I hate to write in all caps, but had to be emphatic here. When litigating sex offender issues in front of a Constitutional-decisionmaking entity such as the US Supreme Court, one must always…ALWAYS!!!… argue the TRUE facts of recidivism and danger by former sex offenders. The fact that Alito made mention of the “danger” was telling because he would NOT have stated what he said IF the litigant for our side brought out the facts in the first place.

This is my bugaboo and I am at a point where the ONLY litigants I can trust whom will bring out this argument is Janice Bellucci and other CA RSOL legal professionals. I’m sorry for being a hardass about this but damn it!!! lawyers, MAN UP AND EMPHASIZE THE OBVIOUS!

End of rant….

I concur,

“argue the TRUE facts of recidivism and danger by former sex offenders. The fact that Alito made mention of the “danger” was telling because he would NOT have stated what he said IF the litigant for our side brought out the facts in the first place.”

The most convincing arguments and cases are those that are built upon The Facts & Data taken from your adversary who created them.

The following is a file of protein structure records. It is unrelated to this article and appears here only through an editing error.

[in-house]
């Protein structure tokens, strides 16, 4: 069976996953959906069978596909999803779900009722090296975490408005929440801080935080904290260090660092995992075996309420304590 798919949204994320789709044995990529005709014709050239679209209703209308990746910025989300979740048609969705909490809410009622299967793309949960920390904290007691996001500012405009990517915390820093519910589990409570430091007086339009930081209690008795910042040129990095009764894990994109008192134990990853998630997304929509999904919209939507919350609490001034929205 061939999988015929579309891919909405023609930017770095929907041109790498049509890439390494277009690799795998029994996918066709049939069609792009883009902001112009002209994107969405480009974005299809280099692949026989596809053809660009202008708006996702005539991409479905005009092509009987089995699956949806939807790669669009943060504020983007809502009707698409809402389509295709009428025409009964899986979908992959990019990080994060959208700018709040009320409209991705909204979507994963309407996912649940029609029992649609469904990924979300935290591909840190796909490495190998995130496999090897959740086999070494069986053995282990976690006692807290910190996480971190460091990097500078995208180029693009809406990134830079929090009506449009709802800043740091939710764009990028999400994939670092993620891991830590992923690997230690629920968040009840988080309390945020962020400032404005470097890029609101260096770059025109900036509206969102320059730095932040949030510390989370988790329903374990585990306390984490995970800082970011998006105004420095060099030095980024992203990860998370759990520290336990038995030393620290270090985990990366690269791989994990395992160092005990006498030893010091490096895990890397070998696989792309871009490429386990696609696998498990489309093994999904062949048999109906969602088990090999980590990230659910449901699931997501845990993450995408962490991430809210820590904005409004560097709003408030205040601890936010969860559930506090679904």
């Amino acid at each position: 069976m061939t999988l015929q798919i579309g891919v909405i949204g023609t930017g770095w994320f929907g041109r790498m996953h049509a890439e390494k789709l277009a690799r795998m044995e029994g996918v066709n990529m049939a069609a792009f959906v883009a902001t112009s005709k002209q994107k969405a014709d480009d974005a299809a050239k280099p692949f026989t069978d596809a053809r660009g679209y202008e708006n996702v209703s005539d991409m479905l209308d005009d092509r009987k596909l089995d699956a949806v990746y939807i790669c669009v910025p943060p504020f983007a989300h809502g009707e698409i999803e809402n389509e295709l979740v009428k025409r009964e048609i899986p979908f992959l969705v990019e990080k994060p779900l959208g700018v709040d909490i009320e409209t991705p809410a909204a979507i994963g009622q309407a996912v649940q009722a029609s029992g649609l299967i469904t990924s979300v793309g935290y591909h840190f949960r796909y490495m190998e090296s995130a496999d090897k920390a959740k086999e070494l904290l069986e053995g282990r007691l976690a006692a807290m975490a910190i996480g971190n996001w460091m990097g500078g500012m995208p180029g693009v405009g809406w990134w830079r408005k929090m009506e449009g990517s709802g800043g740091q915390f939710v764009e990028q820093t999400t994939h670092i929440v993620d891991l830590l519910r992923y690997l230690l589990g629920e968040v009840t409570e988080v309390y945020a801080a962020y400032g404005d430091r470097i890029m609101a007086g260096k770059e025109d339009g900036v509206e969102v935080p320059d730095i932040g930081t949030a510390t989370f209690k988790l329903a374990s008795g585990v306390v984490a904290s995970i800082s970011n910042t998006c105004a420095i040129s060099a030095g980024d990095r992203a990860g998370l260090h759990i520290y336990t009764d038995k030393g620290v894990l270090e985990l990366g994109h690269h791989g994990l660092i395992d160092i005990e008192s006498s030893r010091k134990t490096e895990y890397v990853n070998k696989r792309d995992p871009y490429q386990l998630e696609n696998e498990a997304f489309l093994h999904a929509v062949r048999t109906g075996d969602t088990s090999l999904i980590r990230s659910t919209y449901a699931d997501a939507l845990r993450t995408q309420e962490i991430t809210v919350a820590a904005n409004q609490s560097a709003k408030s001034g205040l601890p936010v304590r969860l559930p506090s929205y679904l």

This is the reason the Nazi members where put to Trail & Executed by there own Actions & Words.

Rational Basis Test does not require a Rational Result, only a Rational reason to want the law

Fine, allow me to introduce the “Disparate impact” argument as a set of tools.

Please review the following link, I believe it can serve a good purpose.

It looks good to me. I’m sure we would have trouble establishing ourselves as “a protected class”, though. The problem is that we are really quite the opposite of a “protected class”; we’re the “despised class” to whom nearly anything can be done.

“Disabled” is probably the closest we come to a protected class, and that has been asserted before (sex offenders as “disabled”), although I think always unsuccessfully such as in S.O. challenges utilizing the Americans with Disability Act.